A Natural Wonder Road Trip (Second Leg)
We conclude our road trip of natural wonders, which began at Cape Point. South Africa is beautiful, and we map out our favourite destinations
Published: Thursday, February 22nd 2018
Our happiest moments in life may come when we set out in pursuit of one thing, and stumble upon something else instead. There’s something about the road trip that speaks to us, as human beings in search of identity. What we find, out there on the road, will forever change who we are.
There is almost a sense of legend surrounding it all. You’ve spent days putting together the right music, every song chosen carefully. You’ve stocked up on road trip snacks with the recklessness of a child. You’re travelling light – not just in your battered suitcase, but you’ve left your anger, stress, envy and hopelessness behind.
Years ago, one might have been driving along down a long, quiet road toward the distant mountains. Beside the road you could have seen a smashed cassette tape, with the tape stretched out forever, fluttering upon the breeze of every passing car.
John Steinbeck wrote; ‘People don’t take trips. Trips take people.’
What better way than to explore your own country? South Africa is beautiful, and has much to offer. We kicked off our road trip at the tip of the fiercely elemental Cape Peninsula and made our way up to the Cango Caves.
It’s time for the next leg of our journey.
Coordinates: 34°01′S 23°53′E
The Garden Route is one of the most visited areas in South Africa. Beginning in the idyllic coastal town of Mossel Bay, it stretches for 200km all the way along the coast to Plettenberg Bay. The attractions can not only be found along the shoreline, though. There are untamed areas to be discovered in Wilderness and the Tsitsikamma forest.
The Garden Route is home to many natural wonders, including the aforementioned forests. There are also majestic mountain passes, beautiful beaches, the Knysna Heads, the famous Otter Trail and a variety of activities for adrenaline junkies.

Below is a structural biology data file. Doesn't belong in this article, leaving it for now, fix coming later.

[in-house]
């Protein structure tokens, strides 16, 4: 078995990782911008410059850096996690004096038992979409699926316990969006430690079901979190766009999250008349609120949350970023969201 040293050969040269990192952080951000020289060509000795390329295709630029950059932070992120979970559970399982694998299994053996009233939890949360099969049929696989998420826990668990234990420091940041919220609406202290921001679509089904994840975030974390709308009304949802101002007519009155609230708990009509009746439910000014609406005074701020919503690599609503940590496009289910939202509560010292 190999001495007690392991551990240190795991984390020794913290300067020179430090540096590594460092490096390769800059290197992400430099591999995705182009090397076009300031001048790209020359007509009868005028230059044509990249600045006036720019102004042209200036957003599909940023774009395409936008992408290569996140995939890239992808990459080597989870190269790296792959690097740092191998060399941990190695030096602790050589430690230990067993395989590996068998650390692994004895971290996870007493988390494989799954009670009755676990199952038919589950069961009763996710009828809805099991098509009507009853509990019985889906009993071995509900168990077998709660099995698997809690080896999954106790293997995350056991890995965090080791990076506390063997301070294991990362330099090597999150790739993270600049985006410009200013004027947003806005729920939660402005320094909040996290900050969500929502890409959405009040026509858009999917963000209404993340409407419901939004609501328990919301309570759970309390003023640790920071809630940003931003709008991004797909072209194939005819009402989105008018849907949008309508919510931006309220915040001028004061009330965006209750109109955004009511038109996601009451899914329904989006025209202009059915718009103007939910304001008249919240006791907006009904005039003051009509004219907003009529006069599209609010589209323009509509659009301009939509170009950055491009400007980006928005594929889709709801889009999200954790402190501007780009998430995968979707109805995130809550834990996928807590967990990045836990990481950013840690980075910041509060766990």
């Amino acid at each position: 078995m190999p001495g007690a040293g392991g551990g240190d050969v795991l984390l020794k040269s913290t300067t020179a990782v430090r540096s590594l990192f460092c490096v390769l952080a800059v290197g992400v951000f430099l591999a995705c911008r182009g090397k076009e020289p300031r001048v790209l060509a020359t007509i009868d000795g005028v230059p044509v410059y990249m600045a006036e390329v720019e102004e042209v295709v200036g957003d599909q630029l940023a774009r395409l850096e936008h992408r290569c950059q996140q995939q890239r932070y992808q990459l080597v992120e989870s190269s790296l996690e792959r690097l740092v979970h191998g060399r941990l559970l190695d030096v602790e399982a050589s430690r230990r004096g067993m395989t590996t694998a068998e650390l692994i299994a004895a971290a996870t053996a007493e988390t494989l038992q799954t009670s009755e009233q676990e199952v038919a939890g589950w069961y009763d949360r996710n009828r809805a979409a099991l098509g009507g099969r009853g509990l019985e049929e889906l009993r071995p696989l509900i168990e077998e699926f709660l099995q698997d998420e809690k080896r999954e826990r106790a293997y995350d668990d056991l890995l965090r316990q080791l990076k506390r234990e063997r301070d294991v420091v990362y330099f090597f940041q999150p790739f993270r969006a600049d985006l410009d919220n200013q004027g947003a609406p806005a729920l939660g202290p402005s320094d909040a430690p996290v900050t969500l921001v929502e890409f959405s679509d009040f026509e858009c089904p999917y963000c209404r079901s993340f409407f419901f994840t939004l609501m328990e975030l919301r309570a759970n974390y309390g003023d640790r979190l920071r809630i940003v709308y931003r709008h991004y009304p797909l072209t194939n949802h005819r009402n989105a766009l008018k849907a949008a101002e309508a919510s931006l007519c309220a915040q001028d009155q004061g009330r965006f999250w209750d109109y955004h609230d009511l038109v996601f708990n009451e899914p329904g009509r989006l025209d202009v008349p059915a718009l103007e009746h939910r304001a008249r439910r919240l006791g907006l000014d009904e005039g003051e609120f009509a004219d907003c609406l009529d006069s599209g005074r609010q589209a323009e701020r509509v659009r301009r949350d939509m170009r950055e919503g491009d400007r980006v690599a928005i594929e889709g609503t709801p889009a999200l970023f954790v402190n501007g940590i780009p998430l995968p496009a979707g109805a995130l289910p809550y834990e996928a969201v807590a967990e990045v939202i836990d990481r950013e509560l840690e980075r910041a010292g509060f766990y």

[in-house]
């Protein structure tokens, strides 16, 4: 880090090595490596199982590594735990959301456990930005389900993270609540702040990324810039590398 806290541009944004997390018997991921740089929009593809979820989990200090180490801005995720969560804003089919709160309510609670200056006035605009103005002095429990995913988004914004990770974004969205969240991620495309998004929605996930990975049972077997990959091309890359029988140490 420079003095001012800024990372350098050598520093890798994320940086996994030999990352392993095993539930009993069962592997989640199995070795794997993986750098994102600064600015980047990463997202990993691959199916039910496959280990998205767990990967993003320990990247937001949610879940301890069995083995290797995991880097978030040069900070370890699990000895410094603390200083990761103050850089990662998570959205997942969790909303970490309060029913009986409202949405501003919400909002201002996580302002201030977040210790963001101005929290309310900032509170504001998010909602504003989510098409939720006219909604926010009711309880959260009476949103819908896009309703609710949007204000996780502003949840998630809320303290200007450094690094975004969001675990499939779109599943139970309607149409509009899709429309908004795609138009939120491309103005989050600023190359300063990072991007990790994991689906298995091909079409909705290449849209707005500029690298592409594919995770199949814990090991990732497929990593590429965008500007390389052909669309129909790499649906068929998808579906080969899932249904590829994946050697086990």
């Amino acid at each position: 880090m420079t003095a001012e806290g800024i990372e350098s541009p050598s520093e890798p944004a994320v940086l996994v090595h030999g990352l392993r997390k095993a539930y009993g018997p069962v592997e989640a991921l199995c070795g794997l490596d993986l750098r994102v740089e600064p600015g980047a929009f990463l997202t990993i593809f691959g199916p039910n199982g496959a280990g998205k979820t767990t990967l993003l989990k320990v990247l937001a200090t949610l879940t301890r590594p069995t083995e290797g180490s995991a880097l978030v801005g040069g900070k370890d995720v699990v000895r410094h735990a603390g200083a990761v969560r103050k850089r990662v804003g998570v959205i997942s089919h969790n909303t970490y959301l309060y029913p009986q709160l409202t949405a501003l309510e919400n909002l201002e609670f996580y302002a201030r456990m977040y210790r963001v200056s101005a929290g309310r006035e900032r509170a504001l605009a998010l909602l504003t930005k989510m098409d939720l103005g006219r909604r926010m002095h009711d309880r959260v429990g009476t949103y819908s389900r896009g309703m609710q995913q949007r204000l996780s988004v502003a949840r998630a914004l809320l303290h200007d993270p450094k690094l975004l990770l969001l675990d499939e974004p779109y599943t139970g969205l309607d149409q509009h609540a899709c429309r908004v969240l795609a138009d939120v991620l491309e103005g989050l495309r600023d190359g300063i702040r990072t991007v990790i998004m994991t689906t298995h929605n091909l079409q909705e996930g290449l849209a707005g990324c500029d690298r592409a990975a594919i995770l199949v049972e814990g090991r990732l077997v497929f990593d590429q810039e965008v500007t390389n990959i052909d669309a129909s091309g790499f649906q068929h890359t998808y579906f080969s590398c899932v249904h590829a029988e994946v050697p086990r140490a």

It is the Tsitsikamma forest, though, that offers the best of all worlds. Enjoy a canopy tour through the indigenous forest or take a zip line across a waterfall. Not enough madness? The world’s highest bridge bungee jump can be found at the Bloukrans Bridge.
The forest, and the magnificent Storm’s River Mouth in particular, offers a variety of rewarding hikes and walks. The Mouth Trail ends at the suspension bridge across the mouth, but continues with a steep climb. For the daring, it will test your limits. The lookout point on the plateau is worth every ache, scratch and bruise.
There is much to see between the Tsitsikamma and the Drakensberg. The next 1100km stretch of road takes us along the N2 highway, passing popular surfer location Jeffrey’s Bay, Port Elizabeth and the Addo Elephant National Park.
Our road trip then takes us north, passing through many small towns and sites, around the western border of Lesotho and finally, to the Royal Natal National Park. Here, we find the Tugela Falls and the Amphitheatre of the mighty Drakensberg mountain range.
Towering basalt peaks, buttresses, walls and steeples go on for more than 200km. Its peaks attract heavy snowfall, harsh winds and even electric storms. The most impressive sections conclude in KwaZulu-Natal, and are home to around 300 bird and 50 mammal species.
Yes, there are leopards.
As beautiful as it is deadly, the Drakensberg mountain range has much to offer. The Amphitheatre (28°46′0″S 28°54′0″E), for one, is a sight to behold. An absolute fortress, it is widely regarded as one of the most impressive cliff faces in the world, over 5km in length.